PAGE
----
HAMILTON, Bermuda -- Benjamin Kepple Inc., a privately-held corporation which produces Internet commentary, has today issued an endorsement for an Internet-led boycott of the Music Television (MTV) network:
"The Company strongly encourages all honest and hard-working people to join this good and just action," chief executive Benjamin Kepple said during a conference call at the firm's headquarters. "We mean, really. We are sick and tired of being sick and tired of not finding anything to watch on the damned channel, and as such we refuse to watch it any further."
"Apparently, it's too much to ask for the shows aired on this miserable outlet to reflect any shred of intelligence, decency, or artistic merit," Kepple said. "Gad. Look, we're not asking for 'Masterpiece Theatre' here -- we'd just like a show that caters somewhat to thinking human beings."
"All we have now are shows that feature the spoilt offspring of classless nouveaux riches, spendthrift musicians who waste their money on depreciable assets, oversexed newly-weds who act as if they're intellectually enfeebled, and worst of all, shows that highlight the antics of sub-literate young people given the chance to live rent-free in a 'pimped-out crib.' We think this is appalling and gauche," Kepple continued. "As key members of the 18-34 male demographic, The Company's executive staff would ask that MTV set aside 30 minutes of its daily programming to feature persons, either real or portrayed by actors, who are of average or above-average education and/or intelligence."
"Music would be nice too," Kepple added.
Among the other requests made by Benjamin Kepple Inc.'s executive staff:
* "The Real World" should have at least one character who has a background as an accountant or certified financial planner.
* Arguments on shows over popular-culture, sex, or other taboo issues should be replaced with arguments on the future of America's retirement system, the state of the nation's current account-deficit, or tort law.
* Images of wealth should be countered with informational statements from young professionals informing viewers about the usual ways one builds wealth. Barring this, the stars should be forced to read Jacob Riis' "How the Other Half Lives."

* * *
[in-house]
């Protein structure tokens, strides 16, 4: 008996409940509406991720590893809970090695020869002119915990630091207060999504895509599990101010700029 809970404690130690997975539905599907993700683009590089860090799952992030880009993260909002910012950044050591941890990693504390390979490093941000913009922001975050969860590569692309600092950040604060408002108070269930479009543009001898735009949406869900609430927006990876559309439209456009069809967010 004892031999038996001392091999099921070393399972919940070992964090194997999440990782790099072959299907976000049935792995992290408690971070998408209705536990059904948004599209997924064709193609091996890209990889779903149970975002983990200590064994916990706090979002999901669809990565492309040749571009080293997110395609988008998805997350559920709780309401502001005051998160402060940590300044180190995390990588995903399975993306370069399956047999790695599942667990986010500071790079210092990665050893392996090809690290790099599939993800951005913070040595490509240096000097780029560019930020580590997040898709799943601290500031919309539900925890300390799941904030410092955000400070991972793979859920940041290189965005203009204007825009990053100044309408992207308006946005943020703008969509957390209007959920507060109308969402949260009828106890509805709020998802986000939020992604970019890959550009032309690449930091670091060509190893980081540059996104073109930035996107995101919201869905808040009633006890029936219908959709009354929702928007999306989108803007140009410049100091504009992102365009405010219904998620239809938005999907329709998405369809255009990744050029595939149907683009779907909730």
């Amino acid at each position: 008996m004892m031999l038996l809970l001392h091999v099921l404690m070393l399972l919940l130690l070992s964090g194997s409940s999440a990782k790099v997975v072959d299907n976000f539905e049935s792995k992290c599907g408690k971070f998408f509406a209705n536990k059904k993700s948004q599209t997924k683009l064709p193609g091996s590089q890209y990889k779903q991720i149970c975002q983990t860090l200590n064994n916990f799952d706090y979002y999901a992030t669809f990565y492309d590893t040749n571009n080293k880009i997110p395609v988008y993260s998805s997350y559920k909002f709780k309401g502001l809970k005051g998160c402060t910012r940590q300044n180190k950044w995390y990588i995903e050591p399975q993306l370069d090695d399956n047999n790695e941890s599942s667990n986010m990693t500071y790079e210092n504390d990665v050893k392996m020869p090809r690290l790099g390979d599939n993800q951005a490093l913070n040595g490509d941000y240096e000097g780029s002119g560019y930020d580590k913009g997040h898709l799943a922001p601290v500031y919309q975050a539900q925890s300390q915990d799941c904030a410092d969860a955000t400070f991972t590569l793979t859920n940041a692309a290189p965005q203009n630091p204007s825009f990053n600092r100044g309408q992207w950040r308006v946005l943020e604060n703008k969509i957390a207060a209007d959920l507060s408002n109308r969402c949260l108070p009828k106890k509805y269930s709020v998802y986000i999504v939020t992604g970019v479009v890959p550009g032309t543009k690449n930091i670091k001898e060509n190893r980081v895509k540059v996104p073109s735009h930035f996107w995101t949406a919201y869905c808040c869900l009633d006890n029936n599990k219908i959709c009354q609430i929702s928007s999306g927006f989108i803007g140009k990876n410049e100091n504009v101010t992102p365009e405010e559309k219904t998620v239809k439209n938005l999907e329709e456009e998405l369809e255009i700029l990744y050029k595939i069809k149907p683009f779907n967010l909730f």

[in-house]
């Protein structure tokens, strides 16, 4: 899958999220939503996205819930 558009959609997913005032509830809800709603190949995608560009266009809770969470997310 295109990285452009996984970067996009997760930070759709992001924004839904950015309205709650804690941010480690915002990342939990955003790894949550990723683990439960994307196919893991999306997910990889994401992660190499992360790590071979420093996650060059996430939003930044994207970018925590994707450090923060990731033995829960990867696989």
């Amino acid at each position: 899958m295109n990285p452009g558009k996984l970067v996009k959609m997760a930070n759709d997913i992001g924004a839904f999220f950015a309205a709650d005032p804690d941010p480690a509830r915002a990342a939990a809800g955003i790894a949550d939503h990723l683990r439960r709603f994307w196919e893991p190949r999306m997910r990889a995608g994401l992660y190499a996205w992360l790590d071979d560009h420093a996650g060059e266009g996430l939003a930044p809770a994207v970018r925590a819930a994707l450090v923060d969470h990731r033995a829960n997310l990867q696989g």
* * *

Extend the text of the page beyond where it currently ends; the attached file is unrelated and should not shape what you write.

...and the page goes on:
The move by Benjamin Kepple Inc., a firm which turned private when its formerly high-flying stock was delisted after the collapse of the "tech bubble," is expected to cause tiny ripples of agreement and discontent in the extremely-competitive personal-content publishing sector.
However, analysts were cautious as to the impact which the move would have on the firm's customers -- or the firm itself.
"We think most 'readers,' as they are known in the industry, will already agree with Kepple's stance, and they're probably not watching MTV either," said Charles Wapnard, an analyst with Closet Indexer Investments, a New York-based mutual fund company. "However, I do think some could heed the call, and certainly growth for Kepple's operations cannot be ruled out in its wake."
Others held dissenting views.
"Don't tell me they're going on about that Super Bowl stuff again," said Tad O. Payne, an analyst with Covered, Calls and Praying, a Chicago-based hedge fund operator. "It's -- been -- done. It's a disaster in the works, I'm telling you. This could have a heavy negative impact on the firm's underlying performance."
However, company officials rebutted such criticism.
"Ohhhhhhhhhhh," Kepple said in a high-pitched, mocking tone. "Tad O. Payne says it's a disaster in the making."
"Well, listen up, chump," Kepple growled, "We're confident in our strategies, and sure they'll succeed when all is said and done. Furthermore, we have plenty of new product lines to trot out in the event MTV turns into American Bandstand, don't you worry. In the meantime, we're confident this is an extreme, and folks like Tad O. Payne of fancy-schmancy Covered Calls always get it when there's extremes."
Benjamin Kepple Inc., a Bermuda-based corporation, is the parent company of Benjamin Kepple's Daily Rant, an Internet personal-content publishing concern. It has offices in New Hampshire, Grand Cayman, and Chennai, India.Posted by Benjamin Kepple at February 10, 2004 01:25 AM | TrackBack